The basket 64 is to be constructed of any suitable material such as stainless steel or plastic. The basket 64 has a mesh in the range of twenty to eighty per inch producing an approximate porosity of one hundred and eighty to eight hundred an sixty microns square. Coil 20 has a pitch and is rotated in the direction to drive the receptor media 18 in the direction of arrows 67 in the space between the coil 20 and the wall surface of the receptor chamber 17. The receptor media is then caused to flow against the barrier 30 and down into the center of the receptor chamber 17 and also within the center of the basket 64. This downward direction is depicted by arrows 69. Particulates will be retained on the inner circumfrence of the filter basket 64 and are therefore not in a position to clog the sample tube 62. Most of the liquid that is contained within the basket 64 will flow through the sidewall of the basket 64 as is represented by arrows 71.

It is to be understood that it is possible for the basket 64 to be spaced from the surface 65 although it is envisioned that that would not be preferable. It is also to be noticed that the basket 64 is to be constructed substantially the length of the receptor chamber 17 with only a slight space being located from the basket 64 to the barrier 30 and a slight space located from the basket 64 to the bottom 14. However, again, the length of the basket 64 could be shortened if such was deemed to be desirable. It is important, however, for the basket 64 to be located across the inner end 66 of the sample tube 62. Inherently, there will be a sucking or drawing action by the tube 62 when extracting an aliquot. This means that the receptor liquid 18 will be drawn right through the basket 64 prior to moving within the tube 62. Therefore, the basket 64 will remove any particulate matter of a sufficient size that could possibly clog the tube 62.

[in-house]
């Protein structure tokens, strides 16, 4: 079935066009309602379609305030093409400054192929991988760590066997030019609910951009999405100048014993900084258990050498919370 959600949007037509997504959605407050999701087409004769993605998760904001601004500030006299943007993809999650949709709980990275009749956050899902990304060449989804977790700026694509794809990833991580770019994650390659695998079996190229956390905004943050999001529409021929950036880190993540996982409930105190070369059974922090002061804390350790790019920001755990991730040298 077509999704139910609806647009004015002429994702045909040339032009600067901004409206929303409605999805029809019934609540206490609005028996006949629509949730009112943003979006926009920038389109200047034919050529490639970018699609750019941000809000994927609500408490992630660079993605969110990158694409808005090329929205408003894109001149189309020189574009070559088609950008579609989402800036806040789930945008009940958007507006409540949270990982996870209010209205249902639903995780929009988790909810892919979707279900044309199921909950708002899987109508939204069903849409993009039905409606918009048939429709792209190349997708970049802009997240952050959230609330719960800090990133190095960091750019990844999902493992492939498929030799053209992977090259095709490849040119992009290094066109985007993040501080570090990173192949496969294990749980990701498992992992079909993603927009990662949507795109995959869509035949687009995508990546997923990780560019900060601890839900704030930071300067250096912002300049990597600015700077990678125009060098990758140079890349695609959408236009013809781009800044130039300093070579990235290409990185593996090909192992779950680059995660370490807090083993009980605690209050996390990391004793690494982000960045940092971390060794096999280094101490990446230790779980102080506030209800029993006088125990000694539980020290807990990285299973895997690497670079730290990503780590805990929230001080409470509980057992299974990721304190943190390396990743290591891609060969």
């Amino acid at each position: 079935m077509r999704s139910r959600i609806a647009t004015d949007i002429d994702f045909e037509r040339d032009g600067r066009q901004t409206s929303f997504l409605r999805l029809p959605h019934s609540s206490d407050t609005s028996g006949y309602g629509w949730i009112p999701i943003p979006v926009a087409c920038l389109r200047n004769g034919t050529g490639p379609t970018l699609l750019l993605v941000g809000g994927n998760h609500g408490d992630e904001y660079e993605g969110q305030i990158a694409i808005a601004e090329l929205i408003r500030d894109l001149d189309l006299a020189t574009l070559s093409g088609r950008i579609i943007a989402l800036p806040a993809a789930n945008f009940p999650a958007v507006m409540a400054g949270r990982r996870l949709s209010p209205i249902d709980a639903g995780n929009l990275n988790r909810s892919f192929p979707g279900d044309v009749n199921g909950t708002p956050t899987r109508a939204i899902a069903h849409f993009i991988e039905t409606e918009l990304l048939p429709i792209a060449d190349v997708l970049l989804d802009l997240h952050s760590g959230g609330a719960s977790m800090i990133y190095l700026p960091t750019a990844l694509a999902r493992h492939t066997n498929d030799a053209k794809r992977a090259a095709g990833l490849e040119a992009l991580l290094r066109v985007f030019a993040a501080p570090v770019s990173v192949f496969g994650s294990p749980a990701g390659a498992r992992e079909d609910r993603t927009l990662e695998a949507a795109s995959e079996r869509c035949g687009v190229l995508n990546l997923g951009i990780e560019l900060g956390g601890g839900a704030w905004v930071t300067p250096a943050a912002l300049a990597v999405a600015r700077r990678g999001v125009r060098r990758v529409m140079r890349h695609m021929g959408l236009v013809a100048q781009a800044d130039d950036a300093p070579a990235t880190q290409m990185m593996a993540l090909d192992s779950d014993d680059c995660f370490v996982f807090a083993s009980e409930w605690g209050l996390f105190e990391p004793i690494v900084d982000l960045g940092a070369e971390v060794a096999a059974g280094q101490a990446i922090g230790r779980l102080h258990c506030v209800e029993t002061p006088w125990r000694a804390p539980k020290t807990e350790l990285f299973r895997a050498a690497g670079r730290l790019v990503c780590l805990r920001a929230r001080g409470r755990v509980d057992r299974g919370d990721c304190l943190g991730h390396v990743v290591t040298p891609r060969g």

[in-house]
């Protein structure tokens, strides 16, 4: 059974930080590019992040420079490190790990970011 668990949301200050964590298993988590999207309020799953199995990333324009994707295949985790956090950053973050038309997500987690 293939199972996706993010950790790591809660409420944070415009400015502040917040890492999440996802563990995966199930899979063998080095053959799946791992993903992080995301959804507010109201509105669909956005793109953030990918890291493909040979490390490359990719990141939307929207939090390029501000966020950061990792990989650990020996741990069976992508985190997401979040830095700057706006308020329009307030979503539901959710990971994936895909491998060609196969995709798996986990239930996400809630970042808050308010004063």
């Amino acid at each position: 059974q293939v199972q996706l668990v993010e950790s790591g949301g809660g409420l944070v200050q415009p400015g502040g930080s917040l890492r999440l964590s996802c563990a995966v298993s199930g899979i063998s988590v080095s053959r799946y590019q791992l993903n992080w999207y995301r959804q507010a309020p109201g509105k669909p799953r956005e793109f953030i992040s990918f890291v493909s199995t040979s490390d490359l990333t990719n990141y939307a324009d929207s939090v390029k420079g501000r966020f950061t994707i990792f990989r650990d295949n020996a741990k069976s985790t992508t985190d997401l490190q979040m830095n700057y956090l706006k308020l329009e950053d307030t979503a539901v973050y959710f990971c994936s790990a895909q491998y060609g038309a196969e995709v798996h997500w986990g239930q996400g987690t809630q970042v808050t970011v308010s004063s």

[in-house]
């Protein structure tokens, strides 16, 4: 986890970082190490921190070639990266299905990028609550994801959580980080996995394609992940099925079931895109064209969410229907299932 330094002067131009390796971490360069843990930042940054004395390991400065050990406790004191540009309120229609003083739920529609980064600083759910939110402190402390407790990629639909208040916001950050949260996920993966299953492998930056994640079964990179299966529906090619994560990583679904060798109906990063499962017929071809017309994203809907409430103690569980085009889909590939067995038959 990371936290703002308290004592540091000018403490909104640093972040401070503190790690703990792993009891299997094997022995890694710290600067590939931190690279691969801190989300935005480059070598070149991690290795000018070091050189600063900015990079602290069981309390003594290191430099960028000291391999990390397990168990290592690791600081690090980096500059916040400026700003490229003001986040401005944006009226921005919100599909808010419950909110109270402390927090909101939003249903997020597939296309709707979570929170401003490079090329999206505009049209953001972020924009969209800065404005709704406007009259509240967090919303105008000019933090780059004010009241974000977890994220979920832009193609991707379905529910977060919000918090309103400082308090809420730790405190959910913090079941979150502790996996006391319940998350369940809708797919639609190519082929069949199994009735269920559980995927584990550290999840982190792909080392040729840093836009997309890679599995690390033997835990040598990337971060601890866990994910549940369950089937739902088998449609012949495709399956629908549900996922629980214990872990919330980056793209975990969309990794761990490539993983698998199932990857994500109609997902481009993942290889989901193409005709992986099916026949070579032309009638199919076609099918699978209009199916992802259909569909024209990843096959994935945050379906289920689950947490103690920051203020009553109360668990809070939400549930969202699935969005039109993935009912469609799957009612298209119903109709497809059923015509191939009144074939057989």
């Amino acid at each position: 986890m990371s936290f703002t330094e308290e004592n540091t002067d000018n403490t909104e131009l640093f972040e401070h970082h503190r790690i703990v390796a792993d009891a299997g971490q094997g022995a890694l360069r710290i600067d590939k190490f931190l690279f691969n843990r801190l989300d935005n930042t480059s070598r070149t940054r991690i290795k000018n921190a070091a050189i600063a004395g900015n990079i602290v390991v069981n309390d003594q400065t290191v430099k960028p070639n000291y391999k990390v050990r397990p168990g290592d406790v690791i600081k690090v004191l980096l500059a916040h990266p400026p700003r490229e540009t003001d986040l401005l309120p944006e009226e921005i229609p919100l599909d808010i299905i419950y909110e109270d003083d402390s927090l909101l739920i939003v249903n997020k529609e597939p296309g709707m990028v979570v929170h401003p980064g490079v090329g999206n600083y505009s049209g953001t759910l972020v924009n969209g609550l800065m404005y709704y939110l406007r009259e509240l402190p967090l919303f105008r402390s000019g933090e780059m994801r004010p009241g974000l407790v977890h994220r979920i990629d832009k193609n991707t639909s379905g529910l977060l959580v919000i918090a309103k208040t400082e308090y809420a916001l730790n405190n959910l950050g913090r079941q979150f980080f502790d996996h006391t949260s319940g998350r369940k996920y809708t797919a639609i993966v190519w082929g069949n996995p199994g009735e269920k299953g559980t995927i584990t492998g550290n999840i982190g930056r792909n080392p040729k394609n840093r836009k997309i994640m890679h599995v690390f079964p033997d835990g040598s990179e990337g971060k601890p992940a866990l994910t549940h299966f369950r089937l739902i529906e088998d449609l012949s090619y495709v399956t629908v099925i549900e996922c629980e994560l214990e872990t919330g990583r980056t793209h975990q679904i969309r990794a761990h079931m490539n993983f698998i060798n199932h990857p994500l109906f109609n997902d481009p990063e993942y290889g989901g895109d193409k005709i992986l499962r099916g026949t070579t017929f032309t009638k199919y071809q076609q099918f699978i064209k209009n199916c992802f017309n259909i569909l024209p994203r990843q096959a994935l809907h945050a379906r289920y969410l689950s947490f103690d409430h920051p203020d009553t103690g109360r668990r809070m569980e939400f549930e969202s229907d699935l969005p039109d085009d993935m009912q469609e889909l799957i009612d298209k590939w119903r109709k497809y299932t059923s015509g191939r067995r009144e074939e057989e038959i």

Patent Citations
Cited PatentFiling datePublication dateApplicantTitle
US4594884 *Jun 21, 1984Jun 17, 1986Merck & Co., Inc.Diffusion measuring device
US5198109 *Mar 23, 1992Mar 30, 1993Hanson Research Corp.Diffusion cell
Referenced by
Citing PatentFiling datePublication dateApplicantTitle
US5580365 *Nov 25, 1994Dec 3, 1996Maiden; Robert P.Method of making a glass diffusion cell
US6106714 *Jul 7, 1998Aug 22, 2000United Microelectronics Corp.Filtering apparatus with stirrer in a CMP apparatus
US6562301Oct 27, 2000May 13, 2003Varian, Inc.Vessel centering system and method
US6673319Mar 2, 2001Jan 6, 2004Varian, Inc.Vessel centering system and method
US6821419 *Jan 28, 2002Nov 23, 2004Hanson Research CorporationDiffusion cell with quick release clamp
US8322193 *Mar 1, 2010Dec 4, 2012Logan Instruments Corp.Transdermal diffusion cell testing arrangements and methods
US20110120214 *Nov 23, 2009May 26, 2011Logan Instruments Corp.Transdermal diffusion cell testing vessel and methods using same
US20110120215 *Mar 1, 2010May 26, 2011Logan Instruments Corp.Transdermal Diffusion Cell Testing Arrangements and Methods
WO2008112245A1 *Mar 13, 2008Sep 18, 2008Barr Lab IncDevices for determining the release profile of macromolecules and methods of using the same
Classifications
U.S. Classification210/297, 73/64.47, 210/321.63, 210/319
International ClassificationG01N33/487, B01D61/28, G01N1/34, B01D65/10, G01N1/10, G01N13/00
Cooperative ClassificationG01N1/10, G01N13/00, G01N2001/4016, B01D61/28, G01N2013/003, G01N33/487, B01D65/10
European ClassificationG01N13/00, B01D61/28, B01D65/10, G01N1/10
Legal Events
DateCodeEventDescription
Aug 8, 2005FPAYFee payment
Year of fee payment: 12
Jun 21, 2001FPAYFee payment
Year of fee payment: 8
Jun 17, 1997FPAYFee payment
Year of fee payment: 4
Jun 16, 1993ASAssignment
Owner name: HANSON RESEARCH CORPORATION, CALIFORNIA
Free format text: ASSIGNMENT OF ASSIGNORS INTEREST;ASSIGNORS:HANSON, WILLIAM A.;SHAW, STEVEN W.;REEL/FRAME:006610/0938
Effective date: 19930611